Westminster Abbey had an entry fee (I believe it was 10 pounds), so that was out of the question. We did, however, go inside St. Margaret's Church at Westminster Abbey - no photography allowed. It was beautiful, large - but quaint in comparison to the Notre-Dame at Chartres. When we left there, we asked the attendants at the main church where a bank was - I figured out finally that I had to change currency. The bank had a sign up inside, apologizing for being unable to make currency exchanges that day. Kristen, with her "never say never" attitude, went back inside and asked where we could find a bank that *did* make currency exchanges - fortunately, it was just around the corner.
I thought Paris was expensive until we made our exchange. 50 Euros and US$30 were exchanged for just under 40 pounds. We headed back to the London Aquarium, which cost nearly half our money. Kristen thought the aquarium was cool - almost exactly like the Chattanooga Aquarium, except there were cool eels here that we didn't see in Chattanooga. I was a bit underwhelmed.
After the aquarium, we went back to the McDonald's to eat (yes, the McDonald's). Two Big Mac meals - mine with coffee - and then outside we went with Kristen's remaining fries so she could feed the pigeons, sparrows and sea gulls. The birds were overwhelming - I tried to get her to keep the birds on HER side of the bench. It was nice though - sitting on a park bench facing the River Thames and Westminster.
Our next stop was again inside the County Hall, but this time at a museum featuring the works of Dali. Fortunately, it was less expensive than the aquarium - we still had some change left. The exhibit featured over 500 works, the melting clocks were my favorites. I explained to Kristen that Dali was a bit eccentric - she found him to be oversexed. Perhaps it was in the section we were in; I didn't care for his more erotic art either.
It was just after 2:00 pm when we finished the Dali exhibits, and we headed back to Waterloo Station in hopes of changing to an earlier train (our train was scheduled for 5:16). No such luck. The attendant told us strictly "no exchanges, no refunds," and we were "stuck". We had stopped at a little store in the station for a drink (Kristen had a Gatorade type thing and I opted for water), and tried to figure out how to pass the time. Then we located a small walk-up cafe with little tables around it on the station floor (these looked VERY inviting), but the sign said only patrons could sit. Kristen had a honeybun, which used the rest of our money (except for the wee bit of change I saved for Stephen's collection).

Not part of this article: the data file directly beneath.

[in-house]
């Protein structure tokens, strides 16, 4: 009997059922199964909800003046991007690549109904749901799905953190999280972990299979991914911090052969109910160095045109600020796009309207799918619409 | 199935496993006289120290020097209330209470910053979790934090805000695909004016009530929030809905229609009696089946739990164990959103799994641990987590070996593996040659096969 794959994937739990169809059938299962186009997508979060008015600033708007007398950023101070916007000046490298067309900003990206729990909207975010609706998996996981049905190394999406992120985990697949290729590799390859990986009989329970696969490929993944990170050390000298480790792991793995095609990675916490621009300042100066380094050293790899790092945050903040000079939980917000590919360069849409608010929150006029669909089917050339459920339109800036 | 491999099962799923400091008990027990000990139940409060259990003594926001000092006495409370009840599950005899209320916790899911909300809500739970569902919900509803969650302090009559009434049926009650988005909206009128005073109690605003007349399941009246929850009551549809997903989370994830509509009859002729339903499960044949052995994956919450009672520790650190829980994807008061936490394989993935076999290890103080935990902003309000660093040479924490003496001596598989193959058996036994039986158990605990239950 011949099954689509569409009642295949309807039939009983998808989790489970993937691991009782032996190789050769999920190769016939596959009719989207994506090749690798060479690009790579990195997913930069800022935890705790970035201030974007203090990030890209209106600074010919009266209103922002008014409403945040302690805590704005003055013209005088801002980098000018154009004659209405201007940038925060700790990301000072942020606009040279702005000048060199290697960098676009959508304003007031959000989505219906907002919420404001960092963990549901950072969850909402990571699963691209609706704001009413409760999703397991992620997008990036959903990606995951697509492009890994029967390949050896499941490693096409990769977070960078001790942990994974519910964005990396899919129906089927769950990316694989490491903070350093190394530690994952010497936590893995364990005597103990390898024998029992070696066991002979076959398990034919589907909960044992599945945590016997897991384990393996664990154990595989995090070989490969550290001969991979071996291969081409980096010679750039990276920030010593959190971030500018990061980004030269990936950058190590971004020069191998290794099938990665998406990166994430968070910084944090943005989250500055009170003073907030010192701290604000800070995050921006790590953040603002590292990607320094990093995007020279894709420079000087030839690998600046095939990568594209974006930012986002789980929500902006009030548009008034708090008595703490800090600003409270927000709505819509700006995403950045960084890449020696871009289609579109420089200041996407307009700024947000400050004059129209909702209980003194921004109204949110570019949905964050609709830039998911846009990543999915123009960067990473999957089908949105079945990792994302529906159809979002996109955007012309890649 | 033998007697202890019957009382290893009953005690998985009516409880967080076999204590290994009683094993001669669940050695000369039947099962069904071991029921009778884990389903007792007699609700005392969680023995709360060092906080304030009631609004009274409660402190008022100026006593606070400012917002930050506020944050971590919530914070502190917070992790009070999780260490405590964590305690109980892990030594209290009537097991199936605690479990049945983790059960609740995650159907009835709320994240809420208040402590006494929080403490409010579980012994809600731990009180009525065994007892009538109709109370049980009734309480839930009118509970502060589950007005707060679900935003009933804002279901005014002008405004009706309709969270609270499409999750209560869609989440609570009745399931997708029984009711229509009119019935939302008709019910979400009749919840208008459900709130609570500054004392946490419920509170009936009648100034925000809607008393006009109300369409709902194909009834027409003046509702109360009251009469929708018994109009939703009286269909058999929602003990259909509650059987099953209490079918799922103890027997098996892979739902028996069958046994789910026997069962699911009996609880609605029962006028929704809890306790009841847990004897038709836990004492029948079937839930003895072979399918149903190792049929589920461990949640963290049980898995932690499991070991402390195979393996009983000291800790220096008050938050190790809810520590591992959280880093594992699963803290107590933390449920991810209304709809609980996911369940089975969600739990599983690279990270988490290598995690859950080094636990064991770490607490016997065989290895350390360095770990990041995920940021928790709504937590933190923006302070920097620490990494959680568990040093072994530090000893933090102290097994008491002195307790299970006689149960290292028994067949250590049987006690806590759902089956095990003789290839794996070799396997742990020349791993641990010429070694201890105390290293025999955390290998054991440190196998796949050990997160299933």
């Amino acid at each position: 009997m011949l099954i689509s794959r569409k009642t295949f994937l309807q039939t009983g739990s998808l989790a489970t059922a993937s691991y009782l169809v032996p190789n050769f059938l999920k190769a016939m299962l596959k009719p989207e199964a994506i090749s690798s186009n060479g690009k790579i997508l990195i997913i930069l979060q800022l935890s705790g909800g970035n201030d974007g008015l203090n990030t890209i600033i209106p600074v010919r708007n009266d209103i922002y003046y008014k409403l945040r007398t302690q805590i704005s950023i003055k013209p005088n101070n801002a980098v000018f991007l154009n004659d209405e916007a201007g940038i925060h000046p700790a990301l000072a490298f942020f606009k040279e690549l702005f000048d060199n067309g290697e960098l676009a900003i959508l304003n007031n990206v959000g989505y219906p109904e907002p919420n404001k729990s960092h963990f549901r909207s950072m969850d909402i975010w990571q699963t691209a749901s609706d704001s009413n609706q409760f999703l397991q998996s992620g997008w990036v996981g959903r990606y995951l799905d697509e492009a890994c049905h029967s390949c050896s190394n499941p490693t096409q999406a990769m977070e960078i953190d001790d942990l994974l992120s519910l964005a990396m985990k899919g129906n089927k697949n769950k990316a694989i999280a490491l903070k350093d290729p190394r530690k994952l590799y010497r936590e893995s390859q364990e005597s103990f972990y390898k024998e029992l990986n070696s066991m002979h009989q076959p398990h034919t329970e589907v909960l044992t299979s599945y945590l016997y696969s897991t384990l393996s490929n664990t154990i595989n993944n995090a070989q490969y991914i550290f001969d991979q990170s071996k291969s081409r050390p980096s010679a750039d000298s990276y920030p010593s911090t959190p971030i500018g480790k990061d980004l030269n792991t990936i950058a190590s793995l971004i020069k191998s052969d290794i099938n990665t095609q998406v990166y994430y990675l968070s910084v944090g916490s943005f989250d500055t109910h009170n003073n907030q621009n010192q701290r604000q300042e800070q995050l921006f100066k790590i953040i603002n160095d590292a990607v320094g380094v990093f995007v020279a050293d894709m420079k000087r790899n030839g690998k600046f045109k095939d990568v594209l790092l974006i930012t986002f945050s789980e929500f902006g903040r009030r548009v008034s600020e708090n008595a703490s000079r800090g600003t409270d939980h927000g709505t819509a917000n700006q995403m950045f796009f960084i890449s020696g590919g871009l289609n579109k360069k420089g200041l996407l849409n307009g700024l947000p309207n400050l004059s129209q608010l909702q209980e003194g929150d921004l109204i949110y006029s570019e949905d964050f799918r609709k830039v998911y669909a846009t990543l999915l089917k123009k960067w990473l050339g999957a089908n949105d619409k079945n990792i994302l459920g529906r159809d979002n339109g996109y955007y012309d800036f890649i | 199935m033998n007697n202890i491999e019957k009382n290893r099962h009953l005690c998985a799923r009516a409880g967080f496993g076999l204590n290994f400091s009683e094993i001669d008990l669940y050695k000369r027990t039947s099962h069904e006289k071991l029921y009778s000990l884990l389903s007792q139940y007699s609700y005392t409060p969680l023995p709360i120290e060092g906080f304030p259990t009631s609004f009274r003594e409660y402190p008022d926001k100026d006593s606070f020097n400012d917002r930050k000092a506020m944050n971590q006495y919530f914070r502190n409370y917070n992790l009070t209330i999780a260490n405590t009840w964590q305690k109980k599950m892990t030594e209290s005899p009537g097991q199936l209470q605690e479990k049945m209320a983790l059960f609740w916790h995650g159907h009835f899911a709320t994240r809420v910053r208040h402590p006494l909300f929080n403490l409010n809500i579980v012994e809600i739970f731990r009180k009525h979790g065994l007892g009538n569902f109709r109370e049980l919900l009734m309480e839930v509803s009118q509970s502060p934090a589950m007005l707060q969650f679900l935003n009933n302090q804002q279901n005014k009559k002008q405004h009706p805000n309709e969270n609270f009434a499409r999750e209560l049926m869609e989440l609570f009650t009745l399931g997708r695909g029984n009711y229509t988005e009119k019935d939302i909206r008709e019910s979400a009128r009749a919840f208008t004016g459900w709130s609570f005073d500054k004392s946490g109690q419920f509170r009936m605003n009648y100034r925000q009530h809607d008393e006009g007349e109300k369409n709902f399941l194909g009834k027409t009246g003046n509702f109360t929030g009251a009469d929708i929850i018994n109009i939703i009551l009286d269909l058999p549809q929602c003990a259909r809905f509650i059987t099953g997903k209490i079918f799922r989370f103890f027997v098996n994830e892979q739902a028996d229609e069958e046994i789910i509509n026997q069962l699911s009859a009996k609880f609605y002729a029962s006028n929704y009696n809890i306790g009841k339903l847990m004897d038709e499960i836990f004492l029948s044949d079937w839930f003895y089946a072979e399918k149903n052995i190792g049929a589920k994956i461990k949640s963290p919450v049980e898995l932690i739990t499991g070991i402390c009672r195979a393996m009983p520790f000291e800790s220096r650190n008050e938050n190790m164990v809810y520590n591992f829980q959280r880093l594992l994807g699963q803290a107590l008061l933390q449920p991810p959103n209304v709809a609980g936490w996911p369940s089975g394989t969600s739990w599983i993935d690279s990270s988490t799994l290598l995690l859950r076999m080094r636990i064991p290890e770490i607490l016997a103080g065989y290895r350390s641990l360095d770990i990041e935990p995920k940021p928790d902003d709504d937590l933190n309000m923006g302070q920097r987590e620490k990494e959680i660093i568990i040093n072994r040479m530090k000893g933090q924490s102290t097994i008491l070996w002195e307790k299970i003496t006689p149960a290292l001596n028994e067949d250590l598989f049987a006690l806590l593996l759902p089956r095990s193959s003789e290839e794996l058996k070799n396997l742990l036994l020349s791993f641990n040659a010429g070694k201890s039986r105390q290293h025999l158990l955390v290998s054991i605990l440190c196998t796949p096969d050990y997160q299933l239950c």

I have not yet mentioned the fact that on this day, my heels and ankles did *whatever they do* to make it incredibly difficult to walk. Actually, the pain is constant - it's incredibly difficult just to exist. But when it starts, walking more only makes it worse, so heading back out into town would not have been a good idea. We located a bookstore within the station that accepted VISA, and we each bought 2 books. We passed the next 5+ hours reading (both in the station and then on the train), and finally arrived back in Paris.
We headed for Inno, but found it closed. We hadn't eaten all day with the exception of the McDonald's meal. Thankfully, one of the restaurants on the corner was still serving food (we were the last customers of the day); Kristen had tomato soup, bread, and a chocolate mousse - I had a steak and fries. We made it back to the hotel very late; I took 2 Aleve and put 4 patches on my feet for the pain, and we went to bed.
Now, it is mid-day on day 11. I don't want to overdo it on the feet today, but we'll do *something*. Hopefully, I can find a way to post the blog; if not - it will have to wait for our return. under that close call)
PS at 6:00pm on day 11: We got the internet card and were able to post the day 10 blog (duh, as you can see). For tomorrow,
HAPPY BIRTHDAY, TOM!!!!!!!!!!!!!!!!!!! :-)